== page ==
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Vito Rizzuto sits in the back of a police car in Montreal on Jan. 20, 2004. (Luc Laforce/The Canadian Press)
Vito Rizzuto sits in the back of a police car in Montreal on Jan. 20, 2004. (Luc Laforce/The Canadian Press)

Obituary

Vito Rizzuto, Montreal's Teflon don, rose to power with a Faustian deal Add to ...

The Mafia life gave Vito Rizzuto the sports cars, the Caribbean golf getaways, the millions of dollars salted away in Swiss bank accounts – and the fear and respect of other hardened criminals.

But it was a Faustian deal that kept him stranded in a U.S. jail cell while his elder son and then his father were murdered in Montreal.

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Nevertheless, in the end, Canada’s most famous Mafia kingpin didn’t meet a violent end but died Monday of natural causes in a hospital, after he appeared to have retaken the reins of his crime empire following his return from prison last year.

“The person who’ll succeed him will need to have the same skills as a uniter, a charismatic leader respected by the Mafia factions of Montreal and Toronto,” former RCMP analyst Pierre De Champlain said.

Mr. Rizzuto was Canada’s Teflon don, a well-tailored, charismatic figure who walked with a swagger, spoke four languages and didn’t shy away from news cameras.

The authorities repeatedly tried to nab him for drug trafficking or money laundering. Each time, underlings went to prison, but the godfather walked free.

“Rizzuto is like a manager who, through members of his organization, relies on people who aren’t in the family to commit crimes so that the organization can exist without getting its hands dirty,” a turncoat Napolitan mobster, Oreste Pagano, told police, according to an Italian court document.

Mr. Rizzuto secured his climb to power on a spring night of 1981 when, pistol in hand and a ski mask over his face, he and three other gunmen hid in the cloakroom closet of a Brooklyn club, waiting for the signal to begin shooting at a trio of renegade mobsters.

That triple killing cemented his standing with the Bonanno crime family and in the ensuing years his clan became as powerful as the New York Mafia’s famous Five Families.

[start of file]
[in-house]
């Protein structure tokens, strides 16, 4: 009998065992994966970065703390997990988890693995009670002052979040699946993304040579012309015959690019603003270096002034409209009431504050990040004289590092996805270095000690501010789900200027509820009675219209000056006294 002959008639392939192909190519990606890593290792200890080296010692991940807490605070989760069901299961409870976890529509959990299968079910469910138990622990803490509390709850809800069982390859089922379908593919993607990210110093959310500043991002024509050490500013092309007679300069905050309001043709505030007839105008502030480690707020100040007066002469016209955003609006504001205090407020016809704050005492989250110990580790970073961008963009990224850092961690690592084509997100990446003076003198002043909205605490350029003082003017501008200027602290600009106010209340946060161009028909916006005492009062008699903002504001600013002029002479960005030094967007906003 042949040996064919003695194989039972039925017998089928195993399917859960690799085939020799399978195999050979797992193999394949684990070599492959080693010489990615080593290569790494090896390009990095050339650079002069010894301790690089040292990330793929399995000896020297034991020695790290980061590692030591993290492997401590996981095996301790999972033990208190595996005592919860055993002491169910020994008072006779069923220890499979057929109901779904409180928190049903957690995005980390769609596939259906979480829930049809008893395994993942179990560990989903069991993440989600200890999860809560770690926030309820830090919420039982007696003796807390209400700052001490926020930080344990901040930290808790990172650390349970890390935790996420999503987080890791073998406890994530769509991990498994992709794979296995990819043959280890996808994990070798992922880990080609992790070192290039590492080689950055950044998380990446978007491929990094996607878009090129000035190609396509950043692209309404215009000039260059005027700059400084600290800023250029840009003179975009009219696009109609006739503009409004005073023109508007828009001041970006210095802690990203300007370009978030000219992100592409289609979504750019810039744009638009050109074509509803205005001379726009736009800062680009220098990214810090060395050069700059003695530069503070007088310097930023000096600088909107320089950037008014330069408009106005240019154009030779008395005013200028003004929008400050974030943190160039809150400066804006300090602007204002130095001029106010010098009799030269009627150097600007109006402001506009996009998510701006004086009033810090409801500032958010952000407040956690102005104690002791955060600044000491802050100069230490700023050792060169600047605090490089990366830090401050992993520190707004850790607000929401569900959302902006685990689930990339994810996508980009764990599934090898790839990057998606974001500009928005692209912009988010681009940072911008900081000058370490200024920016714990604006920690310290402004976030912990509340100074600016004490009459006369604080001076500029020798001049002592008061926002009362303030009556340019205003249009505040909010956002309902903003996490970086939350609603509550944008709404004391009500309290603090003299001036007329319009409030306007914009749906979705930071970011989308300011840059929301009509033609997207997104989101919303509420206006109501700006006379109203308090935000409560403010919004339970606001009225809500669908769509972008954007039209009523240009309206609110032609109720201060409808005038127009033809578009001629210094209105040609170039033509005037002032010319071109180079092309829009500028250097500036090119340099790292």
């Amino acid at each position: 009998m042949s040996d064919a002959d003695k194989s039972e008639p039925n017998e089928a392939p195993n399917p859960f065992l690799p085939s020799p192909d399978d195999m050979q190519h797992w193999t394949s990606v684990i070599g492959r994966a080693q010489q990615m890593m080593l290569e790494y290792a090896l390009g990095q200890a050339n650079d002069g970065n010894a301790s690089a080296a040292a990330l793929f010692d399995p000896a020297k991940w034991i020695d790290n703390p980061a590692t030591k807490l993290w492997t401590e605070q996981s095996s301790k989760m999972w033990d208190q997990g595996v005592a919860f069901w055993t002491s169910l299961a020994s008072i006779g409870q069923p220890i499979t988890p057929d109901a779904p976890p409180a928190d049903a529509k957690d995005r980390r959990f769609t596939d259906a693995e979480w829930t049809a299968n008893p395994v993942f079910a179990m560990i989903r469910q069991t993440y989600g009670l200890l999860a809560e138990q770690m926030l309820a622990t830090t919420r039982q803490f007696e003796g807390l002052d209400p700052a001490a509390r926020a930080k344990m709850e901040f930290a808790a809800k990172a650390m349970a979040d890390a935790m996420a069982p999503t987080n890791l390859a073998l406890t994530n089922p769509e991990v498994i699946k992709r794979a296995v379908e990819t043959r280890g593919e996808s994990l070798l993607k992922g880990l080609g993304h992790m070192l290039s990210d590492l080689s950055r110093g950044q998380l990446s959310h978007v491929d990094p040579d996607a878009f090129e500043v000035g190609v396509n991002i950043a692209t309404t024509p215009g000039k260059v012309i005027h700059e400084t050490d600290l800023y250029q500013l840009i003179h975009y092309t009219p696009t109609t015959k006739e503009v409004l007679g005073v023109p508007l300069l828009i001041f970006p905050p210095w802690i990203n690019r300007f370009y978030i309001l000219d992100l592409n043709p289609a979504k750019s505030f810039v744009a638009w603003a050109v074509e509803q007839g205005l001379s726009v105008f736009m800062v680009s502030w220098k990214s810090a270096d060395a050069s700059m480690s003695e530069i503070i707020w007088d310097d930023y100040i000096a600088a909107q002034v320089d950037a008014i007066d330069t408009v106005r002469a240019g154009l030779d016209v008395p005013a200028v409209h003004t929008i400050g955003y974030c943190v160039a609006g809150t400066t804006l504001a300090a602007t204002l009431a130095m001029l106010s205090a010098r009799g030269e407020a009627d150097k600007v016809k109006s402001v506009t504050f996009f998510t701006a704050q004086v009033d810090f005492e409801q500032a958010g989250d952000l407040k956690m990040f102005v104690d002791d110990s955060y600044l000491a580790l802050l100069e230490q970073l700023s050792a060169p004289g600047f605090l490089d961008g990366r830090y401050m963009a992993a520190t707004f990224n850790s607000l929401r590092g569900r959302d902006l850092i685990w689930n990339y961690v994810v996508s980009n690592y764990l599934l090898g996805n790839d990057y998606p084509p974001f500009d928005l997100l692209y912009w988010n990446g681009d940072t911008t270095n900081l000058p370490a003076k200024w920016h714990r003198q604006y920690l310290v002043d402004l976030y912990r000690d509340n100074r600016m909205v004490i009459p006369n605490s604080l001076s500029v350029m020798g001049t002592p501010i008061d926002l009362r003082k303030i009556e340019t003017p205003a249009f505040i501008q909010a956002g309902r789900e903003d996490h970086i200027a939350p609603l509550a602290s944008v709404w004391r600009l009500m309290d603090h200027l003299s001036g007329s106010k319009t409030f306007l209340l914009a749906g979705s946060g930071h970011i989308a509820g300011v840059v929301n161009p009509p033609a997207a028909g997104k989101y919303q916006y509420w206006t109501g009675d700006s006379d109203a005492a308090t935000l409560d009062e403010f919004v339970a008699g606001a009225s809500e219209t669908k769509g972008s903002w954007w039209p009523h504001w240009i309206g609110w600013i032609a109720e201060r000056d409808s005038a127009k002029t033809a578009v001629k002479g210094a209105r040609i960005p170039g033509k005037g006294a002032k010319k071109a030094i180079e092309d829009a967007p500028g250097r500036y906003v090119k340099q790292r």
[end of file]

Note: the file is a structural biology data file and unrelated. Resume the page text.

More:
“The Rizzuto crime family, sometimes referred to as the Sixth Crime Family, is a violent criminal enterprise …responsible for importing and distributing tons of heroin, cocaine and marijuana in Canada, laundering hundreds of millions of dollars, lending out millions more through loansharking operations and has profited handsomely from illegal gambling, fraud and contract killings,” American prosecutors allege in court documents filed this year in New York.

Victor (Vito) Rizzuto was born to the mob. His father and grandfather were Mafiosi and the families of his mother, his sister’s in-laws and his wife all had men who got in trouble with the law.

The first child of Nicolo Rizzuto and Libertina Manno, he was born on Feb. 21, 1946, in Cattolica Eraclea, in the Sicilian province of Agrigento.

In 1954, when he was 8, the family moved to Montreal, where his father became a captain for the local Mafia, a branch of the Bonanno clan of New York.

While the Bonannos had a Sicilian pedigree, the don in Montreal, Vic Cotroni, was from Calabria, the toe of the Italian peninsula.

By the 1970s, the aging Mr. Cotroni was beset by health and legal problems and another Calabrian, Paolo Violi, became acting boss, to the disappointment of the ambitious Nicolo Rizzuto.

“[He] decided to act as he pleased, which then frustrated Mr. Violi because Nicolo Rizzuto was making decisions and not informing his bosses,” an RCMP analyst, Corporal Linda Féquière, told a public inquiry this fall.

As tensions grew with his Calabrian don, Nicolo Rizzuto fled to Venezuela, using his new home country as a base to traffic cocaine.

In Montreal, Vito Rizzuto, who dropped out of high school in Grade 9, had obtained his Canadian citizenship and married. He had his first brush with the law in 1968 when he and his brother-in-law, Paolo Renda, were arrested for setting fire to a barber shop in a botched attempt at insurance fraud.

The pair were convicted of arson in 1972 and after 18 months behind bars, the 30-year-old Rizzuto joined his father in exile, leaving behind his wife and three young children.

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